Lest you think we spent all our time in clinics, rest assured that Hiam and her mother were kept busy in other ways. The community of both Arabic speaking and non-Arabic speaking people rallied to this like no other cause in the community. Adults provided hospitality, friendship, support, tours (even to New York), lots of gifts and even money. Children offered their usual unconditional love, playfulness, and even occasionally (miraculously?) some of their toys. This made Hiam feel at home even while being homesick. Almost every day or two, they met some new family or visited a new place. Middle Eastern restaurants refused to take money for the food when they ate outside. Who helped: Syrian American, Lebanese Americans, Palestinian Americans, non-Arab Americans, people of all religions and persuasions, students and busy families with lots of kids, total strangers who send in cards or a few gifts. But the family was most grateful for the real gift to Hiam: a new image of self-confidence and a big, tremendous smile today. Invariably, all involved indicated we are grateful to this family for enriching our own lives here in America. In short, for us in Connecticut, Hiam was a breath of fresh air who touched the lives of so many and made us far better than we were three weeks ago. None of us find it easy to say good-bye to the brave little girl who came across the ocean to get a new eye. So we will say to her Sunday “Ila Alliqaa'” (till we meet again) and we WILL meet again. Hiam now has a second home. Next time, we hope she comes in far happier circumstances.

Let me give you my own reflections now including lessons I learned. I reflected that the bullet that hit Hiam was likely made in this country (as are most Israeli ammunition) and it was paid for by our tax dollars. Yale issued a press release and the media interviewed Hiam and her mother as well as the doctors. I also reflected that even after specifically and repeatedly being asked about the circumstances of Hiam’s injury (according to the mother on a quit street while walking with her mother to a friend’s house), we were dismayed that some editors insisted on using words such as “caught in the crossfire.” According to one reporter, someone “higher-up” wanted it this way (you wonder who). But some reporters were brave to simply make no value judgment and let the story speak for itself. It is also worth reflecting that Hiam is very lucky to be one of those selected by the Palestine Children’s Relief Fund to come to the US. The ironies of this journey are not going to be forgotten. But hundreds of Palestinian children are with various needs, medical or otherwise will go without. The most recent brutality is a process of “Ghettoization”: Israeli forces as we speak continue to dig trenches to completely encircle Palestinian towns and villages. This blockage and siege prevents hundreds of thousands of Palestinians from traveling to work, schools, universities, shops, or houses of worship. It is intended as collective punishment to break the will of the Palestinians who have already suffered too much. With Sharon in power, one wonders if he will outdo Barak’s record of the past five months (420 Palestinians killed, 17,000 injured). So who will be the next Hiam and what is she/he doing now in Gaza or the West Bank. Will they be killed, injured or starved. Maybe this brutality is calculated to make Hiam’s family and all other refugees forget about going back to their villages from which they were expelled in 1948. Maybe we will see more widespread ethnic cleansing by this government that for the first time includes a cabinet minister who openly advocates expelling Palestinians. These are not questions that Hiam and her mother are now worried about but we in America should be. If the politics doesn’t concern you, why not at least help one Palestinian family in need.* The rewards can be immeasurable. Today, our largest award is a big grin on a little girl’s face and on the faces of all who met her. Thank you Hiam.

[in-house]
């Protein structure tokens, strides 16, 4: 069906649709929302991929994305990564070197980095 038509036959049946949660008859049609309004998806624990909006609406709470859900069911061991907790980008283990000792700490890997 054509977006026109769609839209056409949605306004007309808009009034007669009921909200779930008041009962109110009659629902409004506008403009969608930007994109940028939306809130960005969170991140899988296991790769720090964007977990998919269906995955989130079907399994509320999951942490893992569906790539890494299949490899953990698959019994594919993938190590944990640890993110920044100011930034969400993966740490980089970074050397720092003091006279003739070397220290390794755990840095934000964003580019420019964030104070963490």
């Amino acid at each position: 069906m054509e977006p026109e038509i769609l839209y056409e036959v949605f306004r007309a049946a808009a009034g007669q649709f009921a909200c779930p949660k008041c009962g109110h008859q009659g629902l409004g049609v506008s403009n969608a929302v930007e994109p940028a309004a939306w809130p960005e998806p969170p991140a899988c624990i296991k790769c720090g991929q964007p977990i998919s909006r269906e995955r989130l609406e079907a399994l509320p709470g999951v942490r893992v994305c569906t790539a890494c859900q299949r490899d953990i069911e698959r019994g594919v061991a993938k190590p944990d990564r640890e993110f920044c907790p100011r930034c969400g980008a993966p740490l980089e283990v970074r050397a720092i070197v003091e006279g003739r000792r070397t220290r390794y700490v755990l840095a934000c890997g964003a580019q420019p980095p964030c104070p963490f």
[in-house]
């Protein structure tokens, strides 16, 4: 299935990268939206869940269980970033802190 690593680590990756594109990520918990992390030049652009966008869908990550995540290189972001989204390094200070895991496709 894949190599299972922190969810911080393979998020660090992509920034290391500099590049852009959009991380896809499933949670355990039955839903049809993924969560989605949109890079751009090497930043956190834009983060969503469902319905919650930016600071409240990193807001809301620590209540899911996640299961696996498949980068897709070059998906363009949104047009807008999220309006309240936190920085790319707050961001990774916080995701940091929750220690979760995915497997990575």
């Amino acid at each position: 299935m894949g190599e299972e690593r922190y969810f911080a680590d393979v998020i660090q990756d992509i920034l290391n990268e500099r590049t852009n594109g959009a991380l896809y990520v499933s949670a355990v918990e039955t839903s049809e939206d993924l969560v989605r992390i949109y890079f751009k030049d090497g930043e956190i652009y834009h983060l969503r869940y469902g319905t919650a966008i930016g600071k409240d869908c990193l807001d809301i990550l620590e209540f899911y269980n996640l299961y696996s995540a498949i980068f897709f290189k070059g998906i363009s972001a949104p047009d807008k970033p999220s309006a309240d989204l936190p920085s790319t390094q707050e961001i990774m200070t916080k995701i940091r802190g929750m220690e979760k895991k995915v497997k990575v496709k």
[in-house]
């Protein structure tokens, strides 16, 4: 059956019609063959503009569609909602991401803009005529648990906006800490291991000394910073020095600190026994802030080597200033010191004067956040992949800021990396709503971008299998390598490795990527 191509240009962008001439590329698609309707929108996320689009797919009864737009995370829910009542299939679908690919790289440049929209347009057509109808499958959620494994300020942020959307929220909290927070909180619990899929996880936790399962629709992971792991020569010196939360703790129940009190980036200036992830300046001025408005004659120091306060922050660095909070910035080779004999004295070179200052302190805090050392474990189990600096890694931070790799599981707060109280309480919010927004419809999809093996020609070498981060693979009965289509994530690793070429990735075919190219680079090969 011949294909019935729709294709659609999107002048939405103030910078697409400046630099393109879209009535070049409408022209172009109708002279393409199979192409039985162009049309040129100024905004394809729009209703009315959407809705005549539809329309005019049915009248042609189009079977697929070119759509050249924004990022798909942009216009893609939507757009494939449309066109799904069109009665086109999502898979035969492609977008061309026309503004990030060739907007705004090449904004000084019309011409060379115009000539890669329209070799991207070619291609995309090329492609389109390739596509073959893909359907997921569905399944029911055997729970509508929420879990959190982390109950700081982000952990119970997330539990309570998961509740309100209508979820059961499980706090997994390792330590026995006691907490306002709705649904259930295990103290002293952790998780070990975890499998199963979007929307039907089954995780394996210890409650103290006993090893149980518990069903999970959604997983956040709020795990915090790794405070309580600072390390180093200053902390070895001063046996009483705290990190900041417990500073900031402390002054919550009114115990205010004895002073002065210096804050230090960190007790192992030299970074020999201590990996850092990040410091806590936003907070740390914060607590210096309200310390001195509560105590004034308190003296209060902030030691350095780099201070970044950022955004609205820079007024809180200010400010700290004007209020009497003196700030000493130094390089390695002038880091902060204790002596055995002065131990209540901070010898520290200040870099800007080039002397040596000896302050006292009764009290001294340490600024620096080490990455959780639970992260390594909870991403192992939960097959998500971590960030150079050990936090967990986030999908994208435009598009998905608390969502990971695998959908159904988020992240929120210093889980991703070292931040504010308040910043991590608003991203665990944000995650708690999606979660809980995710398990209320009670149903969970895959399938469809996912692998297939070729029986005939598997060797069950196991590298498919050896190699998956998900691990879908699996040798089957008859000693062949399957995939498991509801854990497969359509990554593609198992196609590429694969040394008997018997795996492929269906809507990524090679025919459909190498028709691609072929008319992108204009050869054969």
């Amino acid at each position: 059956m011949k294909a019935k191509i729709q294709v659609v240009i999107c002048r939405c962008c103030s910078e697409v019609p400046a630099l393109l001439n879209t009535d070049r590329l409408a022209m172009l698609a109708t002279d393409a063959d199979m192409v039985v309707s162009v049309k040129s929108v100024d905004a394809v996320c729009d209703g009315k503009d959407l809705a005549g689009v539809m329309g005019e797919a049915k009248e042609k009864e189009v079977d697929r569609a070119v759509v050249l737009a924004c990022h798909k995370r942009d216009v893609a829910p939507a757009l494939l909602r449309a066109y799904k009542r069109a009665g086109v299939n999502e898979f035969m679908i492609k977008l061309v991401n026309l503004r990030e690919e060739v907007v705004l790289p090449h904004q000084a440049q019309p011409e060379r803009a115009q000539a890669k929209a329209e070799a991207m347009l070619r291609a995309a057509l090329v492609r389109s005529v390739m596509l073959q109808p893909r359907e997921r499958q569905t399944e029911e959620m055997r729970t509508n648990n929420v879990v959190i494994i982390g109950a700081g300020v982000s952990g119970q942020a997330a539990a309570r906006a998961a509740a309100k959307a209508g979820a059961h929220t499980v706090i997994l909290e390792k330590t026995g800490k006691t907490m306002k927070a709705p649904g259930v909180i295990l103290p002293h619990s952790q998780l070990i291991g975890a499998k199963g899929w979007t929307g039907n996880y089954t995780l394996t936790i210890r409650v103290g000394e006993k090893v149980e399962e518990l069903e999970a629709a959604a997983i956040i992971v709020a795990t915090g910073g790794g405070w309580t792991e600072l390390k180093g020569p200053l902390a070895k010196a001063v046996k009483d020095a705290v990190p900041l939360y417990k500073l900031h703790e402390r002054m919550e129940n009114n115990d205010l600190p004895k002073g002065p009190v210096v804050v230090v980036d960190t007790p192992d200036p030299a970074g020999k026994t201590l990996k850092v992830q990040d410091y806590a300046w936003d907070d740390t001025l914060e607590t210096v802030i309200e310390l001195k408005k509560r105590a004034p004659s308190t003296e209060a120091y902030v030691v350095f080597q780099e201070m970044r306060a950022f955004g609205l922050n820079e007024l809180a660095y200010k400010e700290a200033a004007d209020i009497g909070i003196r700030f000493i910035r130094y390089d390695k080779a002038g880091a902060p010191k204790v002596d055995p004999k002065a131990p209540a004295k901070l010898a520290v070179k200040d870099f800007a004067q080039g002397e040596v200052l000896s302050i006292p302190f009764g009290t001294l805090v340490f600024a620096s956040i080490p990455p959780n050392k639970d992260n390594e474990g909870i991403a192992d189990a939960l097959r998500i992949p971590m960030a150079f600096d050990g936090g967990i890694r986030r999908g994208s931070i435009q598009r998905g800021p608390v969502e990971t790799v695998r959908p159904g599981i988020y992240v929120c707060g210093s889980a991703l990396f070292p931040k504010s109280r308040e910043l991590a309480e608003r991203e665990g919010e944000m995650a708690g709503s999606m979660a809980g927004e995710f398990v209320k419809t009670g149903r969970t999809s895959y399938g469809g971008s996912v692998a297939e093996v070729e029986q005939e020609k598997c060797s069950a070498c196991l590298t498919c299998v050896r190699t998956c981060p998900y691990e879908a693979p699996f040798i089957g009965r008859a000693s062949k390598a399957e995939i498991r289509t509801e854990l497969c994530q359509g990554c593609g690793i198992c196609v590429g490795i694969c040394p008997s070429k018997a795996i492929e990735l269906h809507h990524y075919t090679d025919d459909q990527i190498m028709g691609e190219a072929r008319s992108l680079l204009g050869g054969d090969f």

(Dr. Mazin B. Qumsiyeh is Chair of the Media Committee, The Palestine Right to Return Coalition)